Iris is a 1928 graduate of the University of North Dakota.   
She was the only daughter in her family to survive to adulthood. Two sisters did not survive their childhood. It caused her to be very close to her mother and fiercely loyal to her brothers.
Where she fits into the oldest living person category, we don't know, but it is important to remember, Iris was young once, too.
Iris was an English teacher in both Aneta and Hillsboro, North Dakota before moving to Minnesota. The photo above was taken in Hillsboro and the following information is written on the back:
Iris was best "man" 
Hazel (Howard) was bridesmaid at Esther Killeson's marriage - when her fiance was drafted and Summer wedding plans were ruined. 1942
As a single woman, Iris had the opportunity to be a good friend to many.
She retired as the elementary librarian in Worthington, Minnesota, where she sang in the First Lutheran Church choir with Mikkel Pates. Iris reminded Mr. Pates, when they lived in Worthington, they were really just acquaintances.
 Thanks to the good Lord, First Lutheran Church and that column in AgWeek.
 
A friendship has formed. 
 Today is her birthday and we will celebrate again.

Tuesday, August 27, 2013

Combining Rained Out

 It had been gray all day, but we didn't expect to get wet, even when the first sprinkles started to fall.
 However, it doesn't take many drops to stop the combines when they are harvesting wheat.
The combines were followed closely by our truck, Sterling Onyx. To read about his first day on the job click here.
There was a hold up in the progress as the parade made its way into the cover of the shed. 
Knowing that there is a door on the other end, Jake and the grain cart drive through. 
The sprinkles continued through the afternoon hours. 
By late afternoon, the field was soggy on top, but not soaked. 
 There were raindrops clinging to the wheat.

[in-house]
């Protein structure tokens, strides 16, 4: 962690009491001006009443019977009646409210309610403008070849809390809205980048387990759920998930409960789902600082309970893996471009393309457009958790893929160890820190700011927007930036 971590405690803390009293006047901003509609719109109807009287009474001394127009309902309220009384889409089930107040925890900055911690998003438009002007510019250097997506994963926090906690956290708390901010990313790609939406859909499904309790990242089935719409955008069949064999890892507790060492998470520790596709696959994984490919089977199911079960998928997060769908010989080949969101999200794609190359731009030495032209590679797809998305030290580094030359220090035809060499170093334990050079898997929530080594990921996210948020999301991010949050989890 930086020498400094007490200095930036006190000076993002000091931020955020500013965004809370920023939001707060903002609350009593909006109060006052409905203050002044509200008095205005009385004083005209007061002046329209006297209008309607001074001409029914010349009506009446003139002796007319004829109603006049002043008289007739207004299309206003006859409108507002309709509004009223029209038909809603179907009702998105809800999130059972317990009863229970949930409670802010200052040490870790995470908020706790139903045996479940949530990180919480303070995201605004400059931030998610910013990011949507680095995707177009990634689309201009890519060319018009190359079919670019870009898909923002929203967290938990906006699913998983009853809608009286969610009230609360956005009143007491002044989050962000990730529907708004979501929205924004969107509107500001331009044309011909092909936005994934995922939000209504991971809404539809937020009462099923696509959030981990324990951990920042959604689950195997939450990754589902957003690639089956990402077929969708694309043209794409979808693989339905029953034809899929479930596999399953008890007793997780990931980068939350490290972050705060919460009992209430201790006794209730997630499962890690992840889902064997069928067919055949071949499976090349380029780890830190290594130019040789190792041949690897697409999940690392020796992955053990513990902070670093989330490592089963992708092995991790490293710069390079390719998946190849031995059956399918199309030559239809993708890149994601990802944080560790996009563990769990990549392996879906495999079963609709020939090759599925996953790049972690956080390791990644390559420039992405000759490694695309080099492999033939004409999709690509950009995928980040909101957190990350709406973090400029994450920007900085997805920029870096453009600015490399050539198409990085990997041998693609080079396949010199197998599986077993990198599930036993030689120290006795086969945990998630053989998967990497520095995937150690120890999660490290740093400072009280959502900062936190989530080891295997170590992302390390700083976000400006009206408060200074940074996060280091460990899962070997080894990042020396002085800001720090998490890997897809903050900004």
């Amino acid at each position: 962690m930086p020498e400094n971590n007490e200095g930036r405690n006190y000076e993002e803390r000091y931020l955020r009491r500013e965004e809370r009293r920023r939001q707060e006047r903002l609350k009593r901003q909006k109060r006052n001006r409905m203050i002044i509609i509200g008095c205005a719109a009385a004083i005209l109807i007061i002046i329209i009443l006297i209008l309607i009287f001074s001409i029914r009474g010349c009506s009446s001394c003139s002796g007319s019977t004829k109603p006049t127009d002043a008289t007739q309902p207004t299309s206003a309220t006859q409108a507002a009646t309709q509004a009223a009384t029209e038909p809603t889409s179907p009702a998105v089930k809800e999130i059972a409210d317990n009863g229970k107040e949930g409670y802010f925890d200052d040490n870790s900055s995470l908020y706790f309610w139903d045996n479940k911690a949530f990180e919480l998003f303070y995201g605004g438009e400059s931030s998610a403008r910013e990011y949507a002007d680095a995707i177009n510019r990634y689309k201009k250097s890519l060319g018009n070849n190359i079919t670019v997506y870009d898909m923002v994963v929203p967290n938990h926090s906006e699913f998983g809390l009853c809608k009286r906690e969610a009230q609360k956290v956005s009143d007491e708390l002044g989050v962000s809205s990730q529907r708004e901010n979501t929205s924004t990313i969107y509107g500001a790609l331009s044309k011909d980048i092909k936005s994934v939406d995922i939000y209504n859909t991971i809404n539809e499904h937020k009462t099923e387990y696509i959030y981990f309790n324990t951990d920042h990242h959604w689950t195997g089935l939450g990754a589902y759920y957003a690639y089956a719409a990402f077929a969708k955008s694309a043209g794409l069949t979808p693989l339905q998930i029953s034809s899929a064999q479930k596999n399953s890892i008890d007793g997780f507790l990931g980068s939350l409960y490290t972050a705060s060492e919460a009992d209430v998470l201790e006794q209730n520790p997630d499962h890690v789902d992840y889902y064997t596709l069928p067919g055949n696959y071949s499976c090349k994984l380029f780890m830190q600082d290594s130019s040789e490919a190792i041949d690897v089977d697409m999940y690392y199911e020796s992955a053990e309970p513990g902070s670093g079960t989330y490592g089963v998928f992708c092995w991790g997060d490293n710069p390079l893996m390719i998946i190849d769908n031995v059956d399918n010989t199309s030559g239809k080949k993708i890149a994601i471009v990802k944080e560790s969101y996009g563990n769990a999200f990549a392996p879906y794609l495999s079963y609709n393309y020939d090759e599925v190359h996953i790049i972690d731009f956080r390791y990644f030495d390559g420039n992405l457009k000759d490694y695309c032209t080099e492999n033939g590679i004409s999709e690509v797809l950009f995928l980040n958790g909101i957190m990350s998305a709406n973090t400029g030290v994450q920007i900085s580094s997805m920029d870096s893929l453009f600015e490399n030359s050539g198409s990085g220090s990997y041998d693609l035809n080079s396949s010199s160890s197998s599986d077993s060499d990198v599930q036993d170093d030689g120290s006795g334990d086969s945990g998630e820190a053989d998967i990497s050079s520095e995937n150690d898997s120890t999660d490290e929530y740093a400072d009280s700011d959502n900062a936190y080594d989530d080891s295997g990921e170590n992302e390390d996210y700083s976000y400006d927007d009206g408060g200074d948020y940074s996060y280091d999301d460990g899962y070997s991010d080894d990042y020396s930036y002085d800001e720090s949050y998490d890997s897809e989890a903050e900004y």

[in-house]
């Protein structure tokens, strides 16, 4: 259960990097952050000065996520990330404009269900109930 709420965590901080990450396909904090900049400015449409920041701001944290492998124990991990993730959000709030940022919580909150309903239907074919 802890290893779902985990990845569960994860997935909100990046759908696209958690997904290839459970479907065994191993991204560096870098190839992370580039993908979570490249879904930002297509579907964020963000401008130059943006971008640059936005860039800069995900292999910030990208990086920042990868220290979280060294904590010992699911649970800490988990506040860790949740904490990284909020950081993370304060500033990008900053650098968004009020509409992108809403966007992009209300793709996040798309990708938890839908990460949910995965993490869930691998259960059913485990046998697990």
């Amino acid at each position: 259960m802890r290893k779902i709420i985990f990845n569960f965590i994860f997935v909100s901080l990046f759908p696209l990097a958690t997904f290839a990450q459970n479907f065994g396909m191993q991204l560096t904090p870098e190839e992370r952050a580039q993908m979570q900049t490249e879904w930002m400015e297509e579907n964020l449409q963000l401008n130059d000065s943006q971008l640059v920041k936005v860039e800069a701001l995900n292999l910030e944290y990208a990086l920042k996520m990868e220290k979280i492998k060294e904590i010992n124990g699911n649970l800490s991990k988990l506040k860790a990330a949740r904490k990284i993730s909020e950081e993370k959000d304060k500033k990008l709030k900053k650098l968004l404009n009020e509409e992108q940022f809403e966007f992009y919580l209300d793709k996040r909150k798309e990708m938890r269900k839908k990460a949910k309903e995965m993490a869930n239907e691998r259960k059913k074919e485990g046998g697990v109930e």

They looked to me like tears of joy. 
 My great uncle used to tell us that we couldn't count rainfall unless it measured more than a quarter of an inch during August. August is a thirsty month and it took that much to get down into the ground to do any good, he thought.
But, we are not going to quibble this year. We will happily take every drop in GriggsDakota.

Monday, August 26, 2013

Geese on Barley Stubble

 The Canada geese are enjoying their meals on the barley stubble.
They must pick up kernels from the ground as surely nothing has sprouted since we finished combining. 
We have too many geese that call our fields home. 
They destroy part of our crop and every crop in the area each year. 
When they gather on the stubble, it feels like Fall. 
 The geese can all fly now, young and old cackle and beat their wings as I approach. The young have grown feathers for flight and their parents have finished their season of molting. Fresh feathers are in place for migration which will take place when our land and water freezes over.
Earlier in the Summer, the geese would waddle to the water for protection. Now they fly high above the nearby wheat field. The wheat is ready to combine now. 
Farmers are moving machines from field to field, harvesting wheat. 
The weather is hot and muggy. 
The rain has stayed away. 
As days fly by in GriggsDakota.